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A number of linux/x86-64 syscalls accept pointers to structs as arguments.

For example the second parameter of stat(2) is struct stat*...

   struct stat {
       dev_t     st_dev;     /* ID of device containing file */
       ino_t     st_ino;     /* inode number */
       mode_t    st_mode;    /* protection */
       nlink_t   st_nlink;   /* number of hard links */
       uid_t     st_uid;     /* user ID of owner */
       gid_t     st_gid;     /* group ID of owner */
       dev_t     st_rdev;    /* device ID (if special file) */
       off_t     st_size;    /* total size, in bytes */
       blksize_t st_blksize; /* blocksize for file system I/O */
       blkcnt_t  st_blocks;  /* number of 512B blocks allocated */
       time_t    st_atime;   /* time of last access */
       time_t    st_mtime;   /* time of last modification */
       time_t    st_ctime;   /* time of last status change */
   };

This means that if you want to call the syscall from pure assembly than you have to know the rules about how big each type is, and whether there is any padding in between members for alignment purposes, and so on.

Does the C standard leave this open to be (compiler) implementation defined or can it be determined from the standard (assuming the primitive type sizes are known)?

If it is left open, does the kernel or the x86-64 architecture define it in anyway? Or is it just a matter of which compiler the kernel happened to be compiled with?

(That is given some member of the struct I need to calculate the starting offset of that member relative to the address of the struct)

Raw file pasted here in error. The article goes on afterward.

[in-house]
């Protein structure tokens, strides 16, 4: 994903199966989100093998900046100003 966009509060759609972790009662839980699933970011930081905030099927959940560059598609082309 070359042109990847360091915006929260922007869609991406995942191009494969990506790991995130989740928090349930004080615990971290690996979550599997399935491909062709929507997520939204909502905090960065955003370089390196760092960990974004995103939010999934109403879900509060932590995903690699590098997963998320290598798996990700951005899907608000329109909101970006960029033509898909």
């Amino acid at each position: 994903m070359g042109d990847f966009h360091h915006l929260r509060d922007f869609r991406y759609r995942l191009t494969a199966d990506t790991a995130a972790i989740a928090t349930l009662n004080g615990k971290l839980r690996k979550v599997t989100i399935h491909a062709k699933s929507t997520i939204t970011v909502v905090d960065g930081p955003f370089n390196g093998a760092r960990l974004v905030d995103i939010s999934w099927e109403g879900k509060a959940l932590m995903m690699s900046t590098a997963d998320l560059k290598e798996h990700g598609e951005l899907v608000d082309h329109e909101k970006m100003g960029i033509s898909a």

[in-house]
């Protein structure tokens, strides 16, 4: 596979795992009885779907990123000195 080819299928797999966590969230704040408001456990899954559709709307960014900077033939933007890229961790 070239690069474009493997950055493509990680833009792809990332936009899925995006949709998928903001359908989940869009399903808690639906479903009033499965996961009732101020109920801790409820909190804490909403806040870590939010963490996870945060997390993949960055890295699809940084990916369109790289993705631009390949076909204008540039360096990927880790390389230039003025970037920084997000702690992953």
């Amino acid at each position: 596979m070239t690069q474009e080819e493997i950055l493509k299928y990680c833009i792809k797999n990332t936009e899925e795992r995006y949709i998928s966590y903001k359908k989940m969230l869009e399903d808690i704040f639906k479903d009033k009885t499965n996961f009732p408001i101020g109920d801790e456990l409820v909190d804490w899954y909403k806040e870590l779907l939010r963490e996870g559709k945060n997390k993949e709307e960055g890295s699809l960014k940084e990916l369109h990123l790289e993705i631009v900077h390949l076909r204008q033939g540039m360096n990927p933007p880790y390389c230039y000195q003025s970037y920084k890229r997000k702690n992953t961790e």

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I am really wondering why you want to call syscall from assembly. I don't see any advantage doing that would have over doing it in C. –  Jan Hudec Jan 16 '13 at 10:08
3  
@JanHudec: The "advantage" is that you learn about how C compilers work. –  Andrew Tomazos Jan 16 '13 at 10:34
    
See also stackoverflow.com/questions/2535989/… –  nos Feb 11 '13 at 9:18

2 Answers 2

up vote 11 down vote accepted

The layout of structs is not defined in the C standard, but in the ABI definition, in your case the System V AMD64 ABI. That is, in general the layout is OS dependent, and all compilers targeting that OS must conform to the ABI (though most will have options to generate different layout if you know what you are doing). The ABI also defines how parameters are passed to functions, how values are returned, which registers must be preserved across calls, and so on.

The ABI definition you need should be available on http://www.x86-64.org/ (seems to be down)

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Under Linux/x86-64:

A byte is 8 bits. Sizes and memory addresses are in 1 byte units.

Primitive Types

Primitive Types have an alignment equal to their size:

The primitive type sizes (and alignments) are:

bool 1
char 1
short 2
int 4
long 8
long long 8
__int128 16
void* 8
float 4
double 8
long double 16
__float128 16
__m64 8
__m128 16

Structs, Unions and Arrays

  • Structs (and unions) alignment is that of the maximum alignment of any of their components.

  • Each struct member is assigned to the lowest available offset with the appropriate alignment.

  • The size of a struct is rounded up to the nearest multiple of its alignment.

  • Structure and union objects can require padding to meet size and alignment constraints. The contents of any padding is undefined.

  • An array of less than 16 bytes has the alignment of its element type.

  • An array of 16 bytes or longer has alignment of the higher of (a) 16; and (b) the alignment of its element type.

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